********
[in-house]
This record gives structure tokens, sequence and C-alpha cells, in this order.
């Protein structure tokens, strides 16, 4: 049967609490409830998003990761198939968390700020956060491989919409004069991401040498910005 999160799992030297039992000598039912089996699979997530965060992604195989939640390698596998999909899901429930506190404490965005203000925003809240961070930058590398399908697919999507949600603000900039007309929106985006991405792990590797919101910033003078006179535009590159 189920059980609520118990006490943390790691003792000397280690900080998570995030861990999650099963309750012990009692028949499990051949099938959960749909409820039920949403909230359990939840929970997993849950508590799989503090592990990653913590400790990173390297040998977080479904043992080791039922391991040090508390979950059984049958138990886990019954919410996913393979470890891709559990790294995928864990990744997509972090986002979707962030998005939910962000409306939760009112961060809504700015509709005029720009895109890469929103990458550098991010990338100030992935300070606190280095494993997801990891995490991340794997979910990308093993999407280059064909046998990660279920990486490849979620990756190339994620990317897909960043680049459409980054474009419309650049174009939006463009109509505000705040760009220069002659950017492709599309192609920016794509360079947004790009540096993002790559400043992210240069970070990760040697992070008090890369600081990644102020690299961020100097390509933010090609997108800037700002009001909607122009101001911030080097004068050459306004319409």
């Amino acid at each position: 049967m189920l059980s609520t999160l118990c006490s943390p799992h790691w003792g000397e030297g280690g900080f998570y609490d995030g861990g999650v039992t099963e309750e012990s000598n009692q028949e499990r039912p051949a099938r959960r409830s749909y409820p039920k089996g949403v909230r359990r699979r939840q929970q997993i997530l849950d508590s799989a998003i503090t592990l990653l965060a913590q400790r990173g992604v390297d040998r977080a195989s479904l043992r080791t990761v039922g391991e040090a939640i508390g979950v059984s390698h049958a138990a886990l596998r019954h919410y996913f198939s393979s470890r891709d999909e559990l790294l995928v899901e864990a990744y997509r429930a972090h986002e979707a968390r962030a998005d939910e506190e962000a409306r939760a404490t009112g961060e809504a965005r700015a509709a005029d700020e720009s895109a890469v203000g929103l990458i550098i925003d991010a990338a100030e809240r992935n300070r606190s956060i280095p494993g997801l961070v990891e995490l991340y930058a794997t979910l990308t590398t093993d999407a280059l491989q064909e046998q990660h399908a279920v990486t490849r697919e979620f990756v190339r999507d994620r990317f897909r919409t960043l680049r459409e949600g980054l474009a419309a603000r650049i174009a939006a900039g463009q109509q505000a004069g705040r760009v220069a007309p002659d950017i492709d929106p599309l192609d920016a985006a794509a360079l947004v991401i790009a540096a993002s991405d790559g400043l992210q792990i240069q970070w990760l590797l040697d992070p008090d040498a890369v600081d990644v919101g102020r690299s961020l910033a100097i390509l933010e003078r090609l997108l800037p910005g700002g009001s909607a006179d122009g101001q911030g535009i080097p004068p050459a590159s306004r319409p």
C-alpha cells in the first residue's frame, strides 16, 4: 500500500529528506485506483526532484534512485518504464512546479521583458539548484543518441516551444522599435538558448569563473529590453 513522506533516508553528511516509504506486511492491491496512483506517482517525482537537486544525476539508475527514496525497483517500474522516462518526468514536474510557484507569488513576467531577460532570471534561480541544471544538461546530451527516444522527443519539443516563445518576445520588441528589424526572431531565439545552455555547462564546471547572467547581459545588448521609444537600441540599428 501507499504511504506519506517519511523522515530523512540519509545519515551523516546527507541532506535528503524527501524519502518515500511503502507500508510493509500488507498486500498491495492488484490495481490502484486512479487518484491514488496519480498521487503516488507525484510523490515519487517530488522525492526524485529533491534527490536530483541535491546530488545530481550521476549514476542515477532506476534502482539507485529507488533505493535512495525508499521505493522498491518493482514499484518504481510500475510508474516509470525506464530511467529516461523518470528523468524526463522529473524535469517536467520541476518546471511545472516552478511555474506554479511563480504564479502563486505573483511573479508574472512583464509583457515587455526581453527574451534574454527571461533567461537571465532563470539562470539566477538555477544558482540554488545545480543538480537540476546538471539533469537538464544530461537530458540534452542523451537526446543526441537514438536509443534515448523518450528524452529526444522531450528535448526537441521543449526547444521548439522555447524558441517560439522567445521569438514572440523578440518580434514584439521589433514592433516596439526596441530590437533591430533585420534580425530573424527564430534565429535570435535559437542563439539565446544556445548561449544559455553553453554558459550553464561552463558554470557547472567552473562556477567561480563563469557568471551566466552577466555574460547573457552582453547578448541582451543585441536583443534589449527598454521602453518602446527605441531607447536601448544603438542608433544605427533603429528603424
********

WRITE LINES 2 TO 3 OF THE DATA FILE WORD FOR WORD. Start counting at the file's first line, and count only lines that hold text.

This record gives structure tokens, sequence and C-alpha cells, in this order.
């Protein structure tokens, strides 16, 4: 049967609490409830998003990761198939968390700020956060491989919409004069991401040498910005 999160799992030297039992000598039912089996699979997530965060992604195989939640390698596998999909899901429930506190404490965005203000925003809240961070930058590398399908697919999507949600603000900039007309929106985006991405792990590797919101910033003078006179535009590159 189920059980609520118990006490943390790691003792000397280690900080998570995030861990999650099963309750012990009692028949499990051949099938959960749909409820039920949403909230359990939840929970997993849950508590799989503090592990990653913590400790990173390297040998977080479904043992080791039922391991040090508390979950059984049958138990886990019954919410996913393979470890891709559990790294995928864990990744997509972090986002979707962030998005939910962000409306939760009112961060809504700015509709005029720009895109890469929103990458550098991010990338100030992935300070606190280095494993997801990891995490991340794997979910990308093993999407280059064909046998990660279920990486490849979620990756190339994620990317897909960043680049459409980054474009419309650049174009939006463009109509505000705040760009220069002659950017492709599309192609920016794509360079947004790009540096993002790559400043992210240069970070990760040697992070008090890369600081990644102020690299961020100097390509933010090609997108800037700002009001909607122009101001911030080097004068050459306004319409």